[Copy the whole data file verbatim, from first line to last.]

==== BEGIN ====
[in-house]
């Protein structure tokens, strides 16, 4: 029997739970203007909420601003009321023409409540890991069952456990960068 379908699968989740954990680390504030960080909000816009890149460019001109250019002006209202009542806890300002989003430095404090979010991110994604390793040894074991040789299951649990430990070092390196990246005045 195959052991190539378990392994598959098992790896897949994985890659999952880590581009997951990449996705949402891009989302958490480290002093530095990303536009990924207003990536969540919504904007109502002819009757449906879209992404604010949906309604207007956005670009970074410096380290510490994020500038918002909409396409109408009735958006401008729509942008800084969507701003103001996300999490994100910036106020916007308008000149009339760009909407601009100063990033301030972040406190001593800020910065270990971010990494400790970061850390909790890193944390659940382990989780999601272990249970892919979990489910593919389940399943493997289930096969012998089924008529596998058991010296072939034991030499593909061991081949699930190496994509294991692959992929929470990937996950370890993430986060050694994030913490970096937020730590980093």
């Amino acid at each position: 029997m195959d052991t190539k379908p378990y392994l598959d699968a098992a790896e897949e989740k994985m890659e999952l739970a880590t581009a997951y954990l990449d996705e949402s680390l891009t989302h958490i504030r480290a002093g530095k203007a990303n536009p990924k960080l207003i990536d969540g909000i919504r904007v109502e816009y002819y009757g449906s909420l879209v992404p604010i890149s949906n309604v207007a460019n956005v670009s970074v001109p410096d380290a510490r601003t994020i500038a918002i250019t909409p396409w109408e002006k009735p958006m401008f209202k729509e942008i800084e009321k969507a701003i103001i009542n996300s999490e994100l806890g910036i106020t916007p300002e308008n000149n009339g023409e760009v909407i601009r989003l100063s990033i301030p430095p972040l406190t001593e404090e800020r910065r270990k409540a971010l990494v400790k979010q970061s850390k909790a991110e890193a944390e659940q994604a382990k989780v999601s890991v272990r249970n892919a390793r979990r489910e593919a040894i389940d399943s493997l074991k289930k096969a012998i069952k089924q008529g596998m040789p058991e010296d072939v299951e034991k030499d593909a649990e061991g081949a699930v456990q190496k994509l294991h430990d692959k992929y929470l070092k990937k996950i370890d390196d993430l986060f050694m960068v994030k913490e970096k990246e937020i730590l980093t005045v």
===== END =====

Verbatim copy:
[in-house]
């Protein structure tokens, strides 16, 4: 029997739970203007909420601003009321023409409540890991069952456990960068 379908699968989740954990680390504030960080909000816009890149460019001109250019002006209202009542806890300002989003430095404090979010991110994604390793040894074991040789299951649990430990070092390196990246005045 195959052991190539378990392994598959098992790896897949994985890659999952880590581009997951990449996705949402891009989302958490480290002093530095990303536009990924207003990536969540919504904007109502002819009757449906879209992404604010949906309604207007956005670009970074410096380290510490994020500038918002909409396409109408009735958006401008729509942008800084969507701003103001996300999490994100910036106020916007308008000149009339760009909407601009100063990033301030972040406190001593800020910065270990971010990494400790970061850390909790890193944390659940382990989780999601272990249970892919979990489910593919389940399943493997289930096969012998089924008529596998058991010296072939034991030499593909061991081949699930190496994509294991692959992929929470990937996950370890993430986060050694994030913490970096937020730590980093």
């Amino acid at each position: 029997m195959d052991t190539k379908p378990y392994l598959d699968a098992a790896e897949e989740k994985m890659e999952l739970a880590t581009a997951y954990l990449d996705e949402s680390l891009t989302h958490i504030r480290a002093g530095k203007a990303n536009p990924k960080l207003i990536d969540g909000i919504r904007v109502e816009y002819y009757g449906s909420l879209v992404p604010i890149s949906n309604v207007a460019n956005v670009s970074v001109p410096d380290a510490r601003t994020i500038a918002i250019t909409p396409w109408e002006k009735p958006m401008f209202k729509e942008i800084e009321k969507a701003i103001i009542n996300s999490e994100l806890g910036i106020t916007p300002e308008n000149n009339g023409e760009v909407i601009r989003l100063s990033i301030p430095p972040l406190t001593e404090e800020r910065r270990k409540a971010l990494v400790k979010q970061s850390k909790a991110e890193a944390e659940q994604a382990k989780v999601s890991v272990r249970n892919a390793r979990r489910e593919a040894i389940d399943s493997l074991k289930k096969a012998i069952k089924q008529g596998m040789p058991e010296d072939v299951e034991k030499d593909a649990e061991g081949a699930v456990q190496k994509l294991h430990d692959k992929y929470l070092k990937k996950i370890d390196d993430l986060f050694m960068v994030k913490e970096k990246e937020i730590l980093t005045v």